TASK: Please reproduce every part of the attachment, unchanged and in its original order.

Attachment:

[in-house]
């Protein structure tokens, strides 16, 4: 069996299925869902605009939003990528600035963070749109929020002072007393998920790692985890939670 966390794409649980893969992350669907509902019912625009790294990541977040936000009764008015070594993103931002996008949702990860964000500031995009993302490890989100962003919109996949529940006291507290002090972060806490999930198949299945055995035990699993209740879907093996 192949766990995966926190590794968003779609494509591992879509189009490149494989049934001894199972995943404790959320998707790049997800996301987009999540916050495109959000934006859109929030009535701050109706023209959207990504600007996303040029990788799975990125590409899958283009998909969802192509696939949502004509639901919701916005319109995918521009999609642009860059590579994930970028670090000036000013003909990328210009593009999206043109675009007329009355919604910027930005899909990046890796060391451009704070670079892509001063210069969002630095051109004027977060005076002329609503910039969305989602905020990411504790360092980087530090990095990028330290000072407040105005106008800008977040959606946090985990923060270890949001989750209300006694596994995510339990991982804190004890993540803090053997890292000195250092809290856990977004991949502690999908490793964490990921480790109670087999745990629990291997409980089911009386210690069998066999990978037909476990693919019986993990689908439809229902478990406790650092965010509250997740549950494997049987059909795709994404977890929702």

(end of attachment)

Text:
[in-house]
């Protein structure tokens, strides 16, 4: 069996299925869902605009939003990528600035963070749109929020002072007393998920790692985890939670 966390794409649980893969992350669907509902019912625009790294990541977040936000009764008015070594993103931002996008949702990860964000500031995009993302490890989100962003919109996949529940006291507290002090972060806490999930198949299945055995035990699993209740879907093996 192949766990995966926190590794968003779609494509591992879509189009490149494989049934001894199972995943404790959320998707790049997800996301987009999540916050495109959000934006859109929030009535701050109706023209959207990504600007996303040029990788799975990125590409899958283009998909969802192509696939949502004509639901919701916005319109995918521009999609642009860059590579994930970028670090000036000013003909990328210009593009999206043109675009007329009355919604910027930005899909990046890796060391451009704070670079892509001063210069969002630095051109004027977060005076002329609503910039969305989602905020990411504790360092980087530090990095990028330290000072407040105005106008800008977040959606946090985990923060270890949001989750209300006694596994995510339990991982804190004890993540803090053997890292000195250092809290856990977004991949502690999908490793964490990921480790109670087999745990629990291997409980089911009386210690069998066999990978037909476990693919019986993990689908439809229902478990406790650092965010509250997740549950494997049987059909795709994404977890929702």